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Email Marketing in a Mobile-First Era: How to Get It Right

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With social media, podcasting, videos, push notifications, and other mobile marketing channels taking over our lives, you may think that good-old email is losing its dominance in the mobile age.

Well, think again and take a look at the Litmus chart, below.

Around half of all the messages sent during the second quarter of 2015 were mobile-responsive—a 28% increase from the previous year.

What has led to this shift? Awareness. Marketers understand that user experience is super- important in mobile.

Optimizing the entire mobile experience is now essential for email marketing.


There are six components to optimizing your email marketing for mobile customers: design, copy, location, connectivity, and cross-channel integration. Let's cover them one at a time.

1. Design for Mobile

Design is a key component of mobile email marketing. Some 80% of users will delete an email if it does not look good on their mobile devices, according to Blue Hornet.

The example on the right clearly illustrates why responsive design is not just a luxury:

There are three approaches to mobile email design:

  1. Scalable design, also known as mobile-friendly design, is the easiest to implement, as you do not need code to adjust the design or the content of the email. It also looks good on desktop and mobile devices, since it only has a single column layout with large text.
  2. Fluid design: If you want a design that adapts to the screen size of the device on which it is viewed, you can go for the fluid approach. However, it's becoming increasingly obsolete as most email marketers today go for responsive design.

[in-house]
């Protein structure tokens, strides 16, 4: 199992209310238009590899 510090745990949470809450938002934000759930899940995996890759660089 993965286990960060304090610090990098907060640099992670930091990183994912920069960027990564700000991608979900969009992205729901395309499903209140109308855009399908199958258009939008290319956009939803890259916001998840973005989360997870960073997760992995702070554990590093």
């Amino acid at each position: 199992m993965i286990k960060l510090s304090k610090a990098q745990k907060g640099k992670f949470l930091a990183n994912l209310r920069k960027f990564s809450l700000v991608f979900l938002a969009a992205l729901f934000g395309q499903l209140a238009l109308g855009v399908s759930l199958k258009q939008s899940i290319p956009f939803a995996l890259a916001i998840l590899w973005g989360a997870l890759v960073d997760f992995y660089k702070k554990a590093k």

3. Responsive design adjusts various design elements and changes the email layout so that content appears in an optimal layout across desktop and mobile devices. This approach also provides you with the most control over your email campaigns, provided that you have a basic understanding of code or a mobile-responsive email marketing platform.

2. Copy for Mobile

Basically, three lines matter most when you're creating compelling copy for your mobile marketing emails: the "From" field, the subject line, and the first line of your text (AKA, preview text):

  • Across desktop as well as mobile, consider using a person's name in the "From" field (rather than your company name). It just feels more personal and less corporate. If your email provider cannot support a dynamic "From" name field, consider using a relevant or interesting department name to boost your email's relevancy. Many mobile email clients show the sender's name in a larger font size than the subject line, and some even show it in bold.
  • A great subject line will generate interest and increase your email open rates. To ensure your subject line will fit across all mobile email clients, keep it below 50 characters.
  • Make sure your opening line is relevant and provocative, since it will appear in the preview window on mobile devices. If your email marketing client offers configurable email preview text, make sure to use that feature for optimal results.

In the body of your email, make your content is easy on the eyes: Use subheadings, short paragraphs, and lots of line breaks. Don't forget to include your call to action.

An effective trick to remember when writing email content for mobile is to think as if you're tweeting. Considering the small screen size of mobile devices, direct and succinct content works best. Avoid content that requires too much clicking and a lot of scrolling.

3. Location-Driven Email Offers

Did you know that 55% of consumers are open to receiving marketing emails on their smartphones based on their location?

Location-driven email can be done through in-store technologies, such as beacons and other Bluetooth technologies, or by receiving geo signals—such as latitude and longitude parameters—from a device.